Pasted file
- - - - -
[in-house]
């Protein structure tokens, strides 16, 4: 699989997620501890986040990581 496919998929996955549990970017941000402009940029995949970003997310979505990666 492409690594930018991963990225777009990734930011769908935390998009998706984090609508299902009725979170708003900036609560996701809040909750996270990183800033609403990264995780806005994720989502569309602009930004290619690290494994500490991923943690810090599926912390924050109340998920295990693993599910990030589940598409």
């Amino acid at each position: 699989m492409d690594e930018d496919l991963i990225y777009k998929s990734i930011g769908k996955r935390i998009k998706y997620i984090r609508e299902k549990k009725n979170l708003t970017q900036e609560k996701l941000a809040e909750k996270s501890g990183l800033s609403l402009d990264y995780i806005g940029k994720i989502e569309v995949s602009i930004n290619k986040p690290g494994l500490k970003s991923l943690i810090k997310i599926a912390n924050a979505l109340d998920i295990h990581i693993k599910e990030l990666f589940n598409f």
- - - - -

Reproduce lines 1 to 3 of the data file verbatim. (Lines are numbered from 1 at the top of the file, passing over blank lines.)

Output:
[in-house]
């Protein structure tokens, strides 16, 4: 699989997620501890986040990581 496919998929996955549990970017941000402009940029995949970003997310979505990666 492409690594930018991963990225777009990734930011769908935390998009998706984090609508299902009725979170708003900036609560996701809040909750996270990183800033609403990264995780806005994720989502569309602009930004290619690290494994500490991923943690810090599926912390924050109340998920295990693993599910990030589940598409």
């Amino acid at each position: 699989m492409d690594e930018d496919l991963i990225y777009k998929s990734i930011g769908k996955r935390i998009k998706y997620i984090r609508e299902k549990k009725n979170l708003t970017q900036e609560k996701l941000a809040e909750k996270s501890g990183l800033s609403l402009d990264y995780i806005g940029k994720i989502e569309v995949s602009i930004n290619k986040p690290g494994l500490k970003s991923l943690i810090k997310i599926a912390n924050a979505l109340d998920i295990h990581i693993k599910e990030l990666f589940n598409f």